Attack of The Resume

Is your resume really long? Is it chock full of never ending prose? Does it cover every job you’ve held since about the age of ten? Does your resume lose YOUR attention three sentences in? Take heart, you’re not alone.

I’ve noticed a trend in tech resumes over the years. They tend to be extremely long, boring and short on anything I would consider informative. Earlier this year I swear I had a twenty pager in front of me. I wouldn’t mind it so much if people wrote overly long resumes that read like a decent novel, but most of them are bordering on nonsensical due to poor grammar and horrendous formatting. My designer friends would cry if they saw the abuse of typography committed by some of the resumes I’ve had to review over the years.

Enough criticism, now onto what I’d like to see in a resume. I really want to know what you’ve accomplished in the past. Accomplished, that’s the key word there. I don’t care about what you did day-to-day at your job. It’s nice to know that you did everything from re-engineer the next Pet Store app to water the company’s plants, but we can talk about that later. I care about answers to questions like: What have you done that has made a positive difference? What were you able to make happen that delivered value to your customers? If you can communicate that on your resume, then you have just put yourself in the top 20% – easy.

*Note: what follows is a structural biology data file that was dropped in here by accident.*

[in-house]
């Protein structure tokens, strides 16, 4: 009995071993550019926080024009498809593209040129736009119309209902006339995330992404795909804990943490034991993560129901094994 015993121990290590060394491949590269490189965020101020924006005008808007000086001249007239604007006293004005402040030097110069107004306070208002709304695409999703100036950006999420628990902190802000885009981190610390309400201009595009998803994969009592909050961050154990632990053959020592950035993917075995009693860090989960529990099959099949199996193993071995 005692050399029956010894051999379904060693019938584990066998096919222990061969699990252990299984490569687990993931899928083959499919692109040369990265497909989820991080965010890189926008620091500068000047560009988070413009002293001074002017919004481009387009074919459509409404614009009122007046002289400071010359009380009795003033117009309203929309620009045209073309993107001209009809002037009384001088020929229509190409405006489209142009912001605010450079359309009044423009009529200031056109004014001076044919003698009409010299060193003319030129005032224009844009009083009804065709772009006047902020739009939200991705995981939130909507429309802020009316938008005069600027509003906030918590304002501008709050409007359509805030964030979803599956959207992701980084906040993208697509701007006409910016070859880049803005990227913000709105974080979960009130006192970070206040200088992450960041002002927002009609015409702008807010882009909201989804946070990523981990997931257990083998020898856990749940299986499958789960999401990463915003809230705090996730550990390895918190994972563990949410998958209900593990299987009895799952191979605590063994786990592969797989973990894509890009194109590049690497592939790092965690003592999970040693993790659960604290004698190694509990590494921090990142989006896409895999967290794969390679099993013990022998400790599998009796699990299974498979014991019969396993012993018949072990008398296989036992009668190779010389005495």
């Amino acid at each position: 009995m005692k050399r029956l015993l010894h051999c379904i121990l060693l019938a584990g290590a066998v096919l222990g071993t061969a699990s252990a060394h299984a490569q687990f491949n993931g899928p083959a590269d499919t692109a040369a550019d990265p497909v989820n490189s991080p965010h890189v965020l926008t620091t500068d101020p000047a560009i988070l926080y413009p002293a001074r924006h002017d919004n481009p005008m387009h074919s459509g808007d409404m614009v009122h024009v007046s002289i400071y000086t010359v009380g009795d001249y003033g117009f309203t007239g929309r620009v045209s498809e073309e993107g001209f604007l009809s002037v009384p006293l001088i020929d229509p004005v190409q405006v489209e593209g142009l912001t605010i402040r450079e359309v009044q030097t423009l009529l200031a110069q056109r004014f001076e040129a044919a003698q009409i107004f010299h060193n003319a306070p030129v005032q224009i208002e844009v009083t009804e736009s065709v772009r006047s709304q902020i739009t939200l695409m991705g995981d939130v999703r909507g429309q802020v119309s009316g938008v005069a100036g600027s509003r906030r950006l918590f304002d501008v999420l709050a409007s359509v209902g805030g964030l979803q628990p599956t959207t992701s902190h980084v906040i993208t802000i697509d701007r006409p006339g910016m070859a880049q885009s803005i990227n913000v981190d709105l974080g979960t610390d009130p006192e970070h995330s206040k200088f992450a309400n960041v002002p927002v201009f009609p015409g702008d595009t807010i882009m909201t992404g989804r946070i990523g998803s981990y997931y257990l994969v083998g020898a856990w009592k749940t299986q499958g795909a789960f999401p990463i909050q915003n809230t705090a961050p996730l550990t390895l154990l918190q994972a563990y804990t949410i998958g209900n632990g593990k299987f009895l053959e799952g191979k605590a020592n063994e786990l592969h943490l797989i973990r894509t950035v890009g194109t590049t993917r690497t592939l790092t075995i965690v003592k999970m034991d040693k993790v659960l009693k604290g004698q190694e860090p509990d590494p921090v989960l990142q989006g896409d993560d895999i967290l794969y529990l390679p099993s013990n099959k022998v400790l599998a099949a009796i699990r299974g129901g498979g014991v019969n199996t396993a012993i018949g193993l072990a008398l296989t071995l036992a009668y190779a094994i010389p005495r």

• While I agree that things you’ve accomplished are quite important, i think the day-to-day could be important also.

    What if you’re day-to-day tasks includes something like CI ? Maybe you didn’t do anything to bring CI to your team/company, or anything else that would fall under the ‘accomplishment’ category. Considering we all know the important role that CI plays, if you’re hiring for a position on a team that uses CI, wouldn’t it be nice to know the applicant has that experience?

  • Rob Madole

    You just reminded me…I need to add that project I did when I was 12 and I programmed this sweet database app on my Apple IIe so we could organize all of our mix tapes.

  • Joshua

    Chad, I agree that it is beneficial to know certain details, but that is all I see in most tech resumes these days. If people focused on what they accomplished, I think the most important stuff will rise to the top.

    So Rob, when are you going to come work for Gestalt? :)